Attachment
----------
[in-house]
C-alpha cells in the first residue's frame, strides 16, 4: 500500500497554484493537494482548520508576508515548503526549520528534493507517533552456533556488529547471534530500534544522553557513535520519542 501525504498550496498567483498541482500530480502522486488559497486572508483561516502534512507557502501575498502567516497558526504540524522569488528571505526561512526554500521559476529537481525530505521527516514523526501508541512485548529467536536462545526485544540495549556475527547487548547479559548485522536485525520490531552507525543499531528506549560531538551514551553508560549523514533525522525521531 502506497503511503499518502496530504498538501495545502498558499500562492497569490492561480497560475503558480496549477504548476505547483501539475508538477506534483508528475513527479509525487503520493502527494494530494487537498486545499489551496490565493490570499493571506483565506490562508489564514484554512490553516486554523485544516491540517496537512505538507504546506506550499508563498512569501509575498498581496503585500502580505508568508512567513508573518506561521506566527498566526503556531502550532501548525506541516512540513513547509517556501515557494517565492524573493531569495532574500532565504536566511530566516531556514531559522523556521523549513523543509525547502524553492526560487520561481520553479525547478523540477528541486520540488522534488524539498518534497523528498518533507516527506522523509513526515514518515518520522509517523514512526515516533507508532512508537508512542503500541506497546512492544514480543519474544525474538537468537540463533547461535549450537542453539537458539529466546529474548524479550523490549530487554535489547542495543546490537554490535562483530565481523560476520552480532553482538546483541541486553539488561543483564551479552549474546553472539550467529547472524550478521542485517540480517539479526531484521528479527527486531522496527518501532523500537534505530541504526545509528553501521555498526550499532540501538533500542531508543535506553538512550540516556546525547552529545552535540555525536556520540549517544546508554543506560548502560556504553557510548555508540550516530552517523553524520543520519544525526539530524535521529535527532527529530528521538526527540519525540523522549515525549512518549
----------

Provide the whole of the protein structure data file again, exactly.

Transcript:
[in-house]
C-alpha cells in the first residue's frame, strides 16, 4: 500500500497554484493537494482548520508576508515548503526549520528534493507517533552456533556488529547471534530500534544522553557513535520519542 501525504498550496498567483498541482500530480502522486488559497486572508483561516502534512507557502501575498502567516497558526504540524522569488528571505526561512526554500521559476529537481525530505521527516514523526501508541512485548529467536536462545526485544540495549556475527547487548547479559548485522536485525520490531552507525543499531528506549560531538551514551553508560549523514533525522525521531 502506497503511503499518502496530504498538501495545502498558499500562492497569490492561480497560475503558480496549477504548476505547483501539475508538477506534483508528475513527479509525487503520493502527494494530494487537498486545499489551496490565493490570499493571506483565506490562508489564514484554512490553516486554523485544516491540517496537512505538507504546506506550499508563498512569501509575498498581496503585500502580505508568508512567513508573518506561521506566527498566526503556531502550532501548525506541516512540513513547509517556501515557494517565492524573493531569495532574500532565504536566511530566516531556514531559522523556521523549513523543509525547502524553492526560487520561481520553479525547478523540477528541486520540488522534488524539498518534497523528498518533507516527506522523509513526515514518515518520522509517523514512526515516533507508532512508537508512542503500541506497546512492544514480543519474544525474538537468537540463533547461535549450537542453539537458539529466546529474548524479550523490549530487554535489547542495543546490537554490535562483530565481523560476520552480532553482538546483541541486553539488561543483564551479552549474546553472539550467529547472524550478521542485517540480517539479526531484521528479527527486531522496527518501532523500537534505530541504526545509528553501521555498526550499532540501538533500542531508543535506553538512550540516556546525547552529545552535540555525536556520540549517544546508554543506560548502560556504553557510548555508540550516530552517523553524520543520519544525526539530524535521529535527532527529530528521538526527540519525540523522549515525549512518549